Thailand is still generations behind in dealing with sexual harassment, domestic violence and equality issues in that sense. However, our corporate world is filled with successful women who are thriving. In politics though, women in leadership roles is almost non existent.
What about feminism as a sector?
Is feminism a problematic and polarizing term? Net thinks so.
“It’s definitely a polarizing term, especially for those who are not ready to face the issue. If you ask me if I’m a feminist, I am a hundred percent. You cannot bring about change if you polarize people,It’s a term that scares a lot of people.”
“We never use the word feminist in ila’s communication, we always use the word equality, because we are driven towards a bigger goal of achieving quality for everyone.”
The Challenges For Gender Equality
Domestic abuse, gender equality and women’s rights are still being seen as nice to have additions to a corporate’s agenda, and particularly in a difficult Covid year, companies are struggling to maintain headcount, balance work and restrictions and everything in between.
“The biggest challenge for me is getting companies to actually care about domestic abuse,” says Net. “We spend so much time talking to companies and telling them that gender equality solutions are worth investing in.”
It’s an ongoing challenge to find brands that understand and value ALLY’s mission, but Net is determined. “We have seen positive reception to our partners in the UK, and I think for markets such as Thailand, we have to continue our work and drive the conversation.”
We asked Net about the challenges of measuring success for ALLY, and what kinds of metrics the company uses to define a “successful campaign”, as such. One thing with social missions is that it can be challenging to correctly define and measure.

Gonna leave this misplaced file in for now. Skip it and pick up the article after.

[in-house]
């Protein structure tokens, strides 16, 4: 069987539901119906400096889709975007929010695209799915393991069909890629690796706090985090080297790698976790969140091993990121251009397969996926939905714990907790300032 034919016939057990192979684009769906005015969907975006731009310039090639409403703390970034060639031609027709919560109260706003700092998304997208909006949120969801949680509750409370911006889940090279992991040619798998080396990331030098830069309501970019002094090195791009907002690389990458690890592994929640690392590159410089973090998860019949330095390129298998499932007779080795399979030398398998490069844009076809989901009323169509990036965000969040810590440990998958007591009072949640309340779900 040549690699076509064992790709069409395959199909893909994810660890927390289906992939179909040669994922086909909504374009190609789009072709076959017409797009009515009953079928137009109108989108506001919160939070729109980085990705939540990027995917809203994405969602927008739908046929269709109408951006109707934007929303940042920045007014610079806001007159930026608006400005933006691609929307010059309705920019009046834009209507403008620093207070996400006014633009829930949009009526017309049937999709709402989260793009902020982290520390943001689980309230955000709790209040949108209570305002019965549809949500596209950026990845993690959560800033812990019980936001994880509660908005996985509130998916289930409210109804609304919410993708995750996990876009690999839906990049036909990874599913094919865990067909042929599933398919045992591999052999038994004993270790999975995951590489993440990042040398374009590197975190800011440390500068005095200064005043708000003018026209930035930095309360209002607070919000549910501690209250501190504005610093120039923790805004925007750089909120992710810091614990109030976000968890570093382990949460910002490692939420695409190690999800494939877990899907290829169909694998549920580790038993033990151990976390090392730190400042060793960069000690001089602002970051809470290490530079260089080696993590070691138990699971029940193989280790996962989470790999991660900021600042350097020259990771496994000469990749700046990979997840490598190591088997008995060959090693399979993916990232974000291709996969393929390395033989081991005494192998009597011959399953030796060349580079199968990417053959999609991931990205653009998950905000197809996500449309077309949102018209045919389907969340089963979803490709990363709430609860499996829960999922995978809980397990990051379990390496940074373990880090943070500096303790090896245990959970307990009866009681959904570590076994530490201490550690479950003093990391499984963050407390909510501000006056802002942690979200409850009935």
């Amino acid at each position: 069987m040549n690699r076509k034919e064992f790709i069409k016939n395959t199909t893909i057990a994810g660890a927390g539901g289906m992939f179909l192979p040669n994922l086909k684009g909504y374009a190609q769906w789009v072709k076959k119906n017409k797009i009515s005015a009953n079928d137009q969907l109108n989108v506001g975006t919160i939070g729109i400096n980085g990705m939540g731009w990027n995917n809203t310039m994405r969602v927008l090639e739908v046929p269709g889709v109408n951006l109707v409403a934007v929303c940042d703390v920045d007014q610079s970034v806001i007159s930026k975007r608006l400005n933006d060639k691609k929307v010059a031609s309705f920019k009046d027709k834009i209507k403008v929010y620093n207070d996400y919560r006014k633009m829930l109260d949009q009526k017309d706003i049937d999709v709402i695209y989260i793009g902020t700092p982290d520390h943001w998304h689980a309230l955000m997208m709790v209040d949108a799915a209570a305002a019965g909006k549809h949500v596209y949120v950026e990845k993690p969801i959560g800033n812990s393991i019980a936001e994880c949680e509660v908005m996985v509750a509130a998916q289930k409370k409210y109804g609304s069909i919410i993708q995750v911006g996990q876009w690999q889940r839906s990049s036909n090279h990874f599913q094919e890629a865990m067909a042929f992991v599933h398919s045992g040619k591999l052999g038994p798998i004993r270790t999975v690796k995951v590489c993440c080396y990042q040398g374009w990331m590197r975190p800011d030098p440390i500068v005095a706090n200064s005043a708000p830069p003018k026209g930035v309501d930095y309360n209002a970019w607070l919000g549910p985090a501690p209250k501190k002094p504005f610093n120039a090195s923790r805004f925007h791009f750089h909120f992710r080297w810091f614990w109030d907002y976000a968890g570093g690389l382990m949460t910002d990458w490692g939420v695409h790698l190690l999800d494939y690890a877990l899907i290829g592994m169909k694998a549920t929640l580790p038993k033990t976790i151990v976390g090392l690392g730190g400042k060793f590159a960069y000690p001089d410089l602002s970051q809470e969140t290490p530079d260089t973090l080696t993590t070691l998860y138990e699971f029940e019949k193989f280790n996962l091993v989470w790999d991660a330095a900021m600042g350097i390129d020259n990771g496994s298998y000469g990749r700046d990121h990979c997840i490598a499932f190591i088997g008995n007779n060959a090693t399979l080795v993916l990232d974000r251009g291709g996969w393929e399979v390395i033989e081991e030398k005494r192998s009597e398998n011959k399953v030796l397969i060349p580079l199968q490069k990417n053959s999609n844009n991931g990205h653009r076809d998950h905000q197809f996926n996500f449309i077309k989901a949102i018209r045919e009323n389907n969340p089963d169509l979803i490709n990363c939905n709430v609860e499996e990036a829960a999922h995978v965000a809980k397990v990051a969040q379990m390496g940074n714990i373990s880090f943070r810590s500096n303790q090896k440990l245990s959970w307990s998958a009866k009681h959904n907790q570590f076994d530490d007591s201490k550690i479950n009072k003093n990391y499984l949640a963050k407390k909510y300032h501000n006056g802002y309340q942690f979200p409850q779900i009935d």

“We use several different metrics to define success, such as Social Return on Investment (SROI), where we are able to accurately measure the positive impact,” says Net.
One key challenge is to do with the solution itself; a big reason why women don’t typically leave their domestic abuse situation is simply because they are unable to support themselves, or have anywhere to go. It is difficult to tackle this gap, but Net says she has a plan in place.
“When we were working with communities in India, ila Generation actually conducted skills workshops for women to learn and become more independent. This has to be an ongoing mission, it takes time and a lot of hard work.”
What’s Next For ALLY?
Apart from continuing to build and manage teams across the globe, Net has big plans for ila Generation and ALLY.
The next steps: launching ALLY in the UK and hopefully Thailand, and then expand into other sectors.
“The long term goal is to get corporates and companies to recognize the value of equality through our solutions, carrying on the conversation and ultimately, moving the needle in achieving gender equality for women,” says Net.
“The core of what we do is about communities. At the end of the day, our offline training sessions and tech solutions are a part of that core value.”